Well, despite the most aggressive monetary expansion in history, total bank lending (business, consumer, real-estate) during the 14-year period from 2008 to 2022 grew at just 3.4% annually, the slowest growth rate in U.S. history since 1947. Similarly, we find no correlation at all between the quantity of excess liquidity produced by the Federal Reserve and the growth of real U.S. GDP over the subsequent two-year period.The same is true for the relationship between excess liquidity and the growth of nonfarm payroll employment over the subsequent two-year period.
John P. Hussman

Volcker was diametrically opposed to this approach

“The truly unique power of a central bank, after all, is the power to create money, and ultimately the power to create is the power to destroy. When I hear complaints about less liquidity, remember there is such a thing as too much liquidity.”
Paul Volker

Furthermore, Volker was dead against wildy excessive and discretionary policy excesses. After the dreamed up extremes in policy in recent years, Powell’s claims that he models himself on Volcker are absurd.

Volcker wasn’t under the delusion that raising interest rates was what would bring inflation under control. Instead, inflation declined because the Volcker Fed restored public confidence that the Fed would exercise restraint and pursue systematic monetary policy.

Increasingly we see that liquidity has none of the intended benefit, but all the unintended consequences.

As the Fed expanded its balance sheet wildly beyond anything reasonably “commensurate” with GDP, it ensured that someone in the economy would have to hold those monetary liabilities. For more than a decade, that money earned zero, provoking the most extreme episode of yield-seeking speculation in U.S. market history. The U.S. banking system now holds $8 trillion in deposits over-and-above the FDIC insurance limit, because the Federal Reserve put them there.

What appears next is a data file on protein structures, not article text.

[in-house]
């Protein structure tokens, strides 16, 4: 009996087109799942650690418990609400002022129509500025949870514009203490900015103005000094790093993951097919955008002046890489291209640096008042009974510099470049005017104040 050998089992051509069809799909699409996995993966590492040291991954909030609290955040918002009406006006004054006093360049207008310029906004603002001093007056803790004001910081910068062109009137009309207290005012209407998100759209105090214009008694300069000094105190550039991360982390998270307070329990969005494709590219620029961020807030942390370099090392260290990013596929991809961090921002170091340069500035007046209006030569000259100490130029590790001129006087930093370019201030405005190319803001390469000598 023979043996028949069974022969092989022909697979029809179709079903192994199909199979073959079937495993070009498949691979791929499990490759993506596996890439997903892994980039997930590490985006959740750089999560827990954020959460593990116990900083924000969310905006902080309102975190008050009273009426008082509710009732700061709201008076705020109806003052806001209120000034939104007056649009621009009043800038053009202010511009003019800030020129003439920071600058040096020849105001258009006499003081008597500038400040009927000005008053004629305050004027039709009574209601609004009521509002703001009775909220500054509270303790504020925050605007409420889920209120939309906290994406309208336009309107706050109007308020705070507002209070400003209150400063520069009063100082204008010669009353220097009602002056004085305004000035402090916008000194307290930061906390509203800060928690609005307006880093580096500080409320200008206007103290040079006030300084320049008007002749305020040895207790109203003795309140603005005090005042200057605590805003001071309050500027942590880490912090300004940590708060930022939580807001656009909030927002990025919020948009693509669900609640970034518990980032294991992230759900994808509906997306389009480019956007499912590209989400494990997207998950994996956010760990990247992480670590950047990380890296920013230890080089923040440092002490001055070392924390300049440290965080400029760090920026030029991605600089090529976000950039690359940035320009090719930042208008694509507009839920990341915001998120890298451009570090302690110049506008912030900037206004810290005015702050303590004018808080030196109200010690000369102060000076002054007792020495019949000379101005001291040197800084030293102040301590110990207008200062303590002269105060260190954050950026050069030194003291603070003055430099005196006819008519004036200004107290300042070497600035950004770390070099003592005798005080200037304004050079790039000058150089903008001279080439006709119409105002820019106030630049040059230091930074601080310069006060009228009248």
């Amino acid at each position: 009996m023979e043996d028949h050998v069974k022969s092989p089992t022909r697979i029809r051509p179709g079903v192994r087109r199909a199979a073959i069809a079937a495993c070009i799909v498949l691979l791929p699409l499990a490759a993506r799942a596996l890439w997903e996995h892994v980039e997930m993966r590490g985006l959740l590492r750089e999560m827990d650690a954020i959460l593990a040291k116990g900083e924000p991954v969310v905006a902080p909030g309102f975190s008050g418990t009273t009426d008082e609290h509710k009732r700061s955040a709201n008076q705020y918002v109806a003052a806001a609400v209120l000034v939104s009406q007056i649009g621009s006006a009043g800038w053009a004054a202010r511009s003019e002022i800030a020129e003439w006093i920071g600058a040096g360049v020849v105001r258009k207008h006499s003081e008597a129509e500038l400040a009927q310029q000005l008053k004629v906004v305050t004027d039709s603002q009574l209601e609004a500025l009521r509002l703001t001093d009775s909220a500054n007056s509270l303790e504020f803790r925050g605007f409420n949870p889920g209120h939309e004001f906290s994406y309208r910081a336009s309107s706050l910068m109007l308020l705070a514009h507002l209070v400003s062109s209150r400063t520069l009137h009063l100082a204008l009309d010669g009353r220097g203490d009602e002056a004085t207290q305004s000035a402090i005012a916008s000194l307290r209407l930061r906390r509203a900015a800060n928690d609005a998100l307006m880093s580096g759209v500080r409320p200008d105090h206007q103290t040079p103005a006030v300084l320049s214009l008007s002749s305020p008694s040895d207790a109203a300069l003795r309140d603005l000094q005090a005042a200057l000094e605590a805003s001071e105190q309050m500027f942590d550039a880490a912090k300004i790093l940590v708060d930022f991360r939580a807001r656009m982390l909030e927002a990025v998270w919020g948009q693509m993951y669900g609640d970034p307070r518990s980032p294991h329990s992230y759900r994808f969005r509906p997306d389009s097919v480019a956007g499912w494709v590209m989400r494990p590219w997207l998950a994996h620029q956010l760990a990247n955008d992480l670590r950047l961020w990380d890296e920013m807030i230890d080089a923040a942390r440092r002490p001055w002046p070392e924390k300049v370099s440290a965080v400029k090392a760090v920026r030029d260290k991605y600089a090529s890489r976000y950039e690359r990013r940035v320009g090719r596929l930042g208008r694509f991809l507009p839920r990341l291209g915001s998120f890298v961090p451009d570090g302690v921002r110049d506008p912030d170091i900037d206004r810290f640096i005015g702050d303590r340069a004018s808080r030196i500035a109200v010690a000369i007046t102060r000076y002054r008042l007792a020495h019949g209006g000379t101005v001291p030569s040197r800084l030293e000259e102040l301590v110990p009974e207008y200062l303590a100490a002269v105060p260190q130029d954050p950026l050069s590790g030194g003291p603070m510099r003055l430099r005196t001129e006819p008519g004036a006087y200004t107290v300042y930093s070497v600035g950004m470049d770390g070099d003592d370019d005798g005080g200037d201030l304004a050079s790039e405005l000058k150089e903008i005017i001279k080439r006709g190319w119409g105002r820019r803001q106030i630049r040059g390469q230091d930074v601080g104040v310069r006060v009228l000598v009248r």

The Fed did not just create the excess liquidity, it added weak bank supervision to the mix.

When you see the exploding quantity of assets classified by commercial banks as “held to maturity,” you’re seeing loose FAS 157 accounting standards in action. Commercial banks now hold $2.8 trillion in held-to-maturity securities. By comparison, total bank capital is $2.2 trillion. Banks, in aggregate, can tolerate a reasonable amount of losses, and of course, classifying assets as held-to-maturity allows those losses to go unreported. Still, none of this quiet Ponzification of the banking system would be necessary if not for a decade of misguided Fed policy.

To add injury to insult the Fed is now in addition, not only insolvent, but losing money as it shells out well over $100 billion to banks for interest on reserves! Tax payers are now on the hook for all this!

The Fed’s handling of the Regional Bank crisis has been very poor. Chairman Powell literally opened his press conference this Wednesday by stating:

 “Good afternoon. Before discussing today’s meeting, let me comment briefly on recent developments in the banking sector. Conditions in that sector have broadly improved since early March and the U.S. banking system is sound and resilient. We will continue to monitor conditions in the sector. We’re committed to learning the right lessons from this episode and will work to prevent events like these from happening again.”

Once again he raised interest rates, and once again within minutes of finishing his speech the Regional Bank stocks collapsed again contradicting his narrative on the Banking system.